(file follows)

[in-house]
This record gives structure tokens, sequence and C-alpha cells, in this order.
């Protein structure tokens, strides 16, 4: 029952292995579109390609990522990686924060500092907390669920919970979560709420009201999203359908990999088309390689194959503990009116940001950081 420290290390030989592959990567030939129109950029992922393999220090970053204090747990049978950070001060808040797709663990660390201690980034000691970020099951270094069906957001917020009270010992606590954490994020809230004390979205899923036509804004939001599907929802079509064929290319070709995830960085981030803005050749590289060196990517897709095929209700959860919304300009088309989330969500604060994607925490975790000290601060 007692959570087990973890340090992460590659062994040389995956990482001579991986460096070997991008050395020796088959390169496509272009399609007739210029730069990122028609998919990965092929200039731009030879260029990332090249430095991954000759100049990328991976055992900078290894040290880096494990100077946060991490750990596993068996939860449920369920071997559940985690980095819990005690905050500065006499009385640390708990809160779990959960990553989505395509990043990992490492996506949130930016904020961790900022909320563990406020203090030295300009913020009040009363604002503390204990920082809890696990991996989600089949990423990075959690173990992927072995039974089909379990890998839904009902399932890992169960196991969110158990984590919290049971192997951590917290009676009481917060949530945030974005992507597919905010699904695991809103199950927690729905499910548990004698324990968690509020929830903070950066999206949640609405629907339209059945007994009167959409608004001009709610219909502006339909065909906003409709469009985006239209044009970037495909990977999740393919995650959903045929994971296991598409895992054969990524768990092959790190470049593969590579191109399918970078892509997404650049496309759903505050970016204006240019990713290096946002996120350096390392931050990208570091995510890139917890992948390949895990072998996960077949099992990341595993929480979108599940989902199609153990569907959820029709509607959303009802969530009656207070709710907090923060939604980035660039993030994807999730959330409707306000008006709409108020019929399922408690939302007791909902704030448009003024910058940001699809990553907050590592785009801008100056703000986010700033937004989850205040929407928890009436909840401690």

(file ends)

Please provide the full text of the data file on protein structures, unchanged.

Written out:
[in-house]
This record gives structure tokens, sequence and C-alpha cells, in this order.
């Protein structure tokens, strides 16, 4: 029952292995579109390609990522990686924060500092907390669920919970979560709420009201999203359908990999088309390689194959503990009116940001950081 420290290390030989592959990567030939129109950029992922393999220090970053204090747990049978950070001060808040797709663990660390201690980034000691970020099951270094069906957001917020009270010992606590954490994020809230004390979205899923036509804004939001599907929802079509064929290319070709995830960085981030803005050749590289060196990517897709095929209700959860919304300009088309989330969500604060994607925490975790000290601060 007692959570087990973890340090992460590659062994040389995956990482001579991986460096070997991008050395020796088959390169496509272009399609007739210029730069990122028609998919990965092929200039731009030879260029990332090249430095991954000759100049990328991976055992900078290894040290880096494990100077946060991490750990596993068996939860449920369920071997559940985690980095819990005690905050500065006499009385640390708990809160779990959960990553989505395509990043990992490492996506949130930016904020961790900022909320563990406020203090030295300009913020009040009363604002503390204990920082809890696990991996989600089949990423990075959690173990992927072995039974089909379990890998839904009902399932890992169960196991969110158990984590919290049971192997951590917290009676009481917060949530945030974005992507597919905010699904695991809103199950927690729905499910548990004698324990968690509020929830903070950066999206949640609405629907339209059945007994009167959409608004001009709610219909502006339909065909906003409709469009985006239209044009970037495909990977999740393919995650959903045929994971296991598409895992054969990524768990092959790190470049593969590579191109399918970078892509997404650049496309759903505050970016204006240019990713290096946002996120350096390392931050990208570091995510890139917890992948390949895990072998996960077949099992990341595993929480979108599940989902199609153990569907959820029709509607959303009802969530009656207070709710907090923060939604980035660039993030994807999730959330409707306000008006709409108020019929399922408690939302007791909902704030448009003024910058940001699809990553907050590592785009801008100056703000986010700033937004989850205040929407928890009436909840401690």